Why You Should Wear Matching Socks and Film a Star Wars Video With Your Co-Workers: The Power of Bonding

Photo of feet surrounding a tablet

There’s value in doing weird things together.

Now hear me out. I know, it sounds strange, but it’s true! Even science says so. The bonds that you form over shared strange experiences are oftentimes unbreakable, hilarious, and makes for great chemistry. Aziz Ansari did the research for his book Modern Romance  (I’m late to the game reading this, but its still current. Plus his show’s second season premiered this weekend, so I’m timely!!) and the proof is in the pudding.

Image via Time Magazine

Aziz’s argument, Chapter 4 Choice and Options page 144 was this:

There is social science that shows that more interesting dates can lead to more romantic success. Arthur Aron conducted a study titled “Couples’ Shared Participation in Novel and Arousing Activities and Experiments Relationship Quality” where he took 60 couples who were doing okay and had them (a) participate in activities that were novel and exciting (eg. Skiing, hiking), (b) participate in activities that were pleasant/ mundane (eg. Dinner, movie), or (c) participate in no activity (this was the control group). The couples that did the novel and exciting activities showed a significantly greater increase in relationship quality. [So] if you trust that Aron and his colleagues aren’t bullshitting us, it seems like participating in novel and exciting activities increases our attraction to people.

So how does that apply to your co-workers?

Now, while his book was talking specifically about dating (and most of my co-workers are happily married to their lovely partners. Sorry folks, I know they’re fabulous, but they’re pretty much locked down), I think it applies to relationships in the workplace as well.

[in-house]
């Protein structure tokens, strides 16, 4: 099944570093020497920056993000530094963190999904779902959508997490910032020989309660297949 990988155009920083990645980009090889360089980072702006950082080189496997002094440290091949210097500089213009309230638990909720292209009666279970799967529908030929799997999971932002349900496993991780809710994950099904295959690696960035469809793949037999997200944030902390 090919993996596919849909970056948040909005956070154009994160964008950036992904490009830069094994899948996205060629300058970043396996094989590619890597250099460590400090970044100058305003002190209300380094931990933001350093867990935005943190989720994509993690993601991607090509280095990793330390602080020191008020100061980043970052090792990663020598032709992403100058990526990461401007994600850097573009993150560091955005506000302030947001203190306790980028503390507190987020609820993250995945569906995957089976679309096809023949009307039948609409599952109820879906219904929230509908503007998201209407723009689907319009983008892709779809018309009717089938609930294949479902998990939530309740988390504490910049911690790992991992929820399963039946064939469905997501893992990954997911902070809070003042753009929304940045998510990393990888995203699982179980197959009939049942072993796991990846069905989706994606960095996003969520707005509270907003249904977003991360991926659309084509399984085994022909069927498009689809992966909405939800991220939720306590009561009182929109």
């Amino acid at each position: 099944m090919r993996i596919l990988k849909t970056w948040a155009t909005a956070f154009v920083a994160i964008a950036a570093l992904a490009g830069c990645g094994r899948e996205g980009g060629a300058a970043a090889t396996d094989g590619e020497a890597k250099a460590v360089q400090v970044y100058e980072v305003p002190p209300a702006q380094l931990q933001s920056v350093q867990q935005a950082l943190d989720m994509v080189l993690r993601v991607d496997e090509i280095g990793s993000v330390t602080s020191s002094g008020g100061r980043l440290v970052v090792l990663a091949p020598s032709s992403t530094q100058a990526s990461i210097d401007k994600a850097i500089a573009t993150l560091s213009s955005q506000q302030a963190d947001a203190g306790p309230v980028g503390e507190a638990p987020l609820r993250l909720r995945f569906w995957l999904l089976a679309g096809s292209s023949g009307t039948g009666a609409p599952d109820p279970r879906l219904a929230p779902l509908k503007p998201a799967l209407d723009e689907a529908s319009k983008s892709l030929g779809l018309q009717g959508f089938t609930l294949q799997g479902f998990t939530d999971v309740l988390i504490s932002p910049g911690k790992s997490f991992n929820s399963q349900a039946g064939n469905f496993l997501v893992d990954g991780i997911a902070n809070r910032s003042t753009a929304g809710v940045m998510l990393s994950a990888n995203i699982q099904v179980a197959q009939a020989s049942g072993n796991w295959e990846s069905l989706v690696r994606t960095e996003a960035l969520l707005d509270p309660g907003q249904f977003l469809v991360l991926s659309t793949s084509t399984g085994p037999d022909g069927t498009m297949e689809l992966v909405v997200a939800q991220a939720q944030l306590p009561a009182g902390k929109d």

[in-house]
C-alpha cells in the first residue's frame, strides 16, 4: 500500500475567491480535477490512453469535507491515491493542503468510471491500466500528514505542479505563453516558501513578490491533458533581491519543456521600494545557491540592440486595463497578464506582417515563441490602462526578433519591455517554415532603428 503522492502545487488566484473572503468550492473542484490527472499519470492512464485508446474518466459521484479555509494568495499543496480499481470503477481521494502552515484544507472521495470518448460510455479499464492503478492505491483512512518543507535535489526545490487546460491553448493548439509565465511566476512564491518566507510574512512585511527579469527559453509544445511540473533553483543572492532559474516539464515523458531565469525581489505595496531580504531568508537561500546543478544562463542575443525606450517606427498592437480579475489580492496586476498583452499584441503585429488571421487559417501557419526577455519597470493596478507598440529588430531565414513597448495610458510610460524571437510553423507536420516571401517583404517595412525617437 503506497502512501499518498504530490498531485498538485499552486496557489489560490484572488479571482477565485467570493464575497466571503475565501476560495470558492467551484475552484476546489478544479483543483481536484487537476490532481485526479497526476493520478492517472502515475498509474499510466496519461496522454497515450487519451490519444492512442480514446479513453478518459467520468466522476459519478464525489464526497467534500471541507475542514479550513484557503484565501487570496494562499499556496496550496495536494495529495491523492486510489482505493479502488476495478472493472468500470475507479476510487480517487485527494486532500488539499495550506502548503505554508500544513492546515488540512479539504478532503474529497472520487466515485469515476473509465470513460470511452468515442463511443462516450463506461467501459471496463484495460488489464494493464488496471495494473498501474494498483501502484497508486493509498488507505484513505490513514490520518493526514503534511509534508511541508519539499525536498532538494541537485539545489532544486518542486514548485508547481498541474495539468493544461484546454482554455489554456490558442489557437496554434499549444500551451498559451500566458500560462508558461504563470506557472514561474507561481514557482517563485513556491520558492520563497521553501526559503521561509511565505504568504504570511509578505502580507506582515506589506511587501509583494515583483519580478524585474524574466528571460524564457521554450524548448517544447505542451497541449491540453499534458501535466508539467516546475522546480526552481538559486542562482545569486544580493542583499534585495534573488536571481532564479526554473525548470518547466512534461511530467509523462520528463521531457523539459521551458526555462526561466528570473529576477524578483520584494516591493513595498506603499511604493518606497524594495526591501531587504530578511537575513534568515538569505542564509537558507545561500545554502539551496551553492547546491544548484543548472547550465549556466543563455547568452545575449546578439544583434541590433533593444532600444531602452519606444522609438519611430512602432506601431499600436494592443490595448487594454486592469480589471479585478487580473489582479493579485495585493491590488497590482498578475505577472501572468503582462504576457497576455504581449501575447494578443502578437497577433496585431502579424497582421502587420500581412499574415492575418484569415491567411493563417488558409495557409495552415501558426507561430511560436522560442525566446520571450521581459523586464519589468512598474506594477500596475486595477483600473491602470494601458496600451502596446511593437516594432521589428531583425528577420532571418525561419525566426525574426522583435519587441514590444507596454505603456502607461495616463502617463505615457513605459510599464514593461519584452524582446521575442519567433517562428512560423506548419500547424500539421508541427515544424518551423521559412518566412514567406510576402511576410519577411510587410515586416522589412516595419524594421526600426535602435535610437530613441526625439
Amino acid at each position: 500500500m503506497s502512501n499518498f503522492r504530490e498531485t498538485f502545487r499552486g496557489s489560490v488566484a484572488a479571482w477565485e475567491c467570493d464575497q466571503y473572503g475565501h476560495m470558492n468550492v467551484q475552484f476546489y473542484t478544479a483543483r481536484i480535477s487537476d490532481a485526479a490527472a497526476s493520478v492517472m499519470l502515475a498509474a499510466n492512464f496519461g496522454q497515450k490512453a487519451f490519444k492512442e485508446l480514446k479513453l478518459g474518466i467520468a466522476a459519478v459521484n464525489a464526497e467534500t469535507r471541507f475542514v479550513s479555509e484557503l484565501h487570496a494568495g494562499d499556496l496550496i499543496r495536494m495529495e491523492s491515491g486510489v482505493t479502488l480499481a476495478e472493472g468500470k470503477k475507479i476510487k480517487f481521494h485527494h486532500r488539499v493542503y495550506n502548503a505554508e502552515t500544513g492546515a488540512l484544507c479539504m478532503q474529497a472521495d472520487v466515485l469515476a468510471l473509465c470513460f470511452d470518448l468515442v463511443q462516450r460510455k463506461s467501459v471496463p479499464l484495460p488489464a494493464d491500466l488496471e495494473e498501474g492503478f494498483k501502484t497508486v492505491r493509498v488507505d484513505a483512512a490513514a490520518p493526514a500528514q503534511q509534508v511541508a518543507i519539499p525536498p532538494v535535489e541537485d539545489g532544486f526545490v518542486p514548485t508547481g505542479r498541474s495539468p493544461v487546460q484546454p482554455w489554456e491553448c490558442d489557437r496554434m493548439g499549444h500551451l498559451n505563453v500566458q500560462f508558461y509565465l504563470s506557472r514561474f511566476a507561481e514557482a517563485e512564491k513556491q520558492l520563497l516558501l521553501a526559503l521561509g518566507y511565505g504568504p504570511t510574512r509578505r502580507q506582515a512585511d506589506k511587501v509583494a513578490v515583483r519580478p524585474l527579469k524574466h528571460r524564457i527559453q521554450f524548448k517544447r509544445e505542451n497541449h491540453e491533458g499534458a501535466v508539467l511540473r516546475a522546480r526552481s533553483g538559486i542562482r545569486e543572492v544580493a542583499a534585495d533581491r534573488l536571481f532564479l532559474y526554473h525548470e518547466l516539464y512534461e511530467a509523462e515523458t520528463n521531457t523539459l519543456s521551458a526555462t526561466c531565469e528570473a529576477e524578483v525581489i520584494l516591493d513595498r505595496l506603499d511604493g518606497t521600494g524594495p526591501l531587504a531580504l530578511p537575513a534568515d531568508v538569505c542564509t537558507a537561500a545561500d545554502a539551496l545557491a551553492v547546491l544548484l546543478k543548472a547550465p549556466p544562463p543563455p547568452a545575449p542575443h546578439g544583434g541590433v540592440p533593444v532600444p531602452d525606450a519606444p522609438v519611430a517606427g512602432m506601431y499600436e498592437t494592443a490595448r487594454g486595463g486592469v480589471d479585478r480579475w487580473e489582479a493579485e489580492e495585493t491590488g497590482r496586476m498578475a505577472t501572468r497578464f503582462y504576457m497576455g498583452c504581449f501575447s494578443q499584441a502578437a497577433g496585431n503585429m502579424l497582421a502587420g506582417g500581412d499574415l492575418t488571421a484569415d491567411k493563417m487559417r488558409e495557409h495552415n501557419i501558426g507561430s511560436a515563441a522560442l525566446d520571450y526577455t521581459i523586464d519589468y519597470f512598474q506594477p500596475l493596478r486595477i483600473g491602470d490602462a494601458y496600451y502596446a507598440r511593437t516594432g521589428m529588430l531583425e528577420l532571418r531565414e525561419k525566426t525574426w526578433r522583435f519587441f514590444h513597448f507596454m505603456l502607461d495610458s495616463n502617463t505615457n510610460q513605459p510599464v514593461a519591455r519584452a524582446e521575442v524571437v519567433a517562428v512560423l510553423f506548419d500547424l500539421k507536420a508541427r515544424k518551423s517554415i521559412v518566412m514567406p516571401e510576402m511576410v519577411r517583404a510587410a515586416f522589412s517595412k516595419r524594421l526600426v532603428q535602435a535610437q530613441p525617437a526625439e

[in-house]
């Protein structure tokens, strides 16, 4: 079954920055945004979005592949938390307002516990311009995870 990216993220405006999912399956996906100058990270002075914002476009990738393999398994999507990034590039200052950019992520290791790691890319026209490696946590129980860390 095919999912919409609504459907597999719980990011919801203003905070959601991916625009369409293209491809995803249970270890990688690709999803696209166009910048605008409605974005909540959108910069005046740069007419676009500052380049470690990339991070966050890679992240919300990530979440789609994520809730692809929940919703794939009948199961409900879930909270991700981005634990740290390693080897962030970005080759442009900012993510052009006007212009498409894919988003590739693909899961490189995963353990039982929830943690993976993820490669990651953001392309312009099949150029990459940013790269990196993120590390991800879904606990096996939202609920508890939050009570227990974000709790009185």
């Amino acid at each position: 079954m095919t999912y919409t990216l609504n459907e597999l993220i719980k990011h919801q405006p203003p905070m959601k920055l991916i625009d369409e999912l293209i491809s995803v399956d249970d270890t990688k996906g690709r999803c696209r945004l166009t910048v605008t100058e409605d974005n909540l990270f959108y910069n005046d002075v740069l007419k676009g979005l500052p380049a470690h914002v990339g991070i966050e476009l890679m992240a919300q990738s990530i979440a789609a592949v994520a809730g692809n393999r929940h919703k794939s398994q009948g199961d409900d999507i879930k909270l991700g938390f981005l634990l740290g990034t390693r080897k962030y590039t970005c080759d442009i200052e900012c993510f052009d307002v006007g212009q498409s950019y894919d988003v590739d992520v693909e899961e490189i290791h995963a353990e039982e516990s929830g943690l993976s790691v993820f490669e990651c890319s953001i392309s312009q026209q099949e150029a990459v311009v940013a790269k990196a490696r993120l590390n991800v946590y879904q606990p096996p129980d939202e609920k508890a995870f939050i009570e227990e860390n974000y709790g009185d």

Think about it. Sure, you form a bond when you go eat company lunch together. You can have a shared experience over how lack-luster the soup du jour was that day and how the service was just frightful.

But you can form that bond with anyone. If you turned around at that same lunch and talked to your nearest neighbor, you could form that same bond. (Sorry lunch neighbor, our bond over Larry taking FOREVER to bring fresh bread was superficial and could be found anywhere.)

The Great Bond Unbreakable

Now these bonds are valuable. Everyone needs to share a good meal together. But what about sharing those truly memorable moments together? The moments where you have to figure out how to march like Stormtroopers in sync without falling over, taking directions from two former bandies, all while wearing matching knee high socks. Those are the moments where you form a bond that is stronger than the lunch bond. Those are the moments you can share with your co-workers and laugh about for months to come. The moments that make you realize we are all very different but boy when we work together, as co-workers or as MB109B Infantry, Barker & Christol Division, we can make amazing things happen.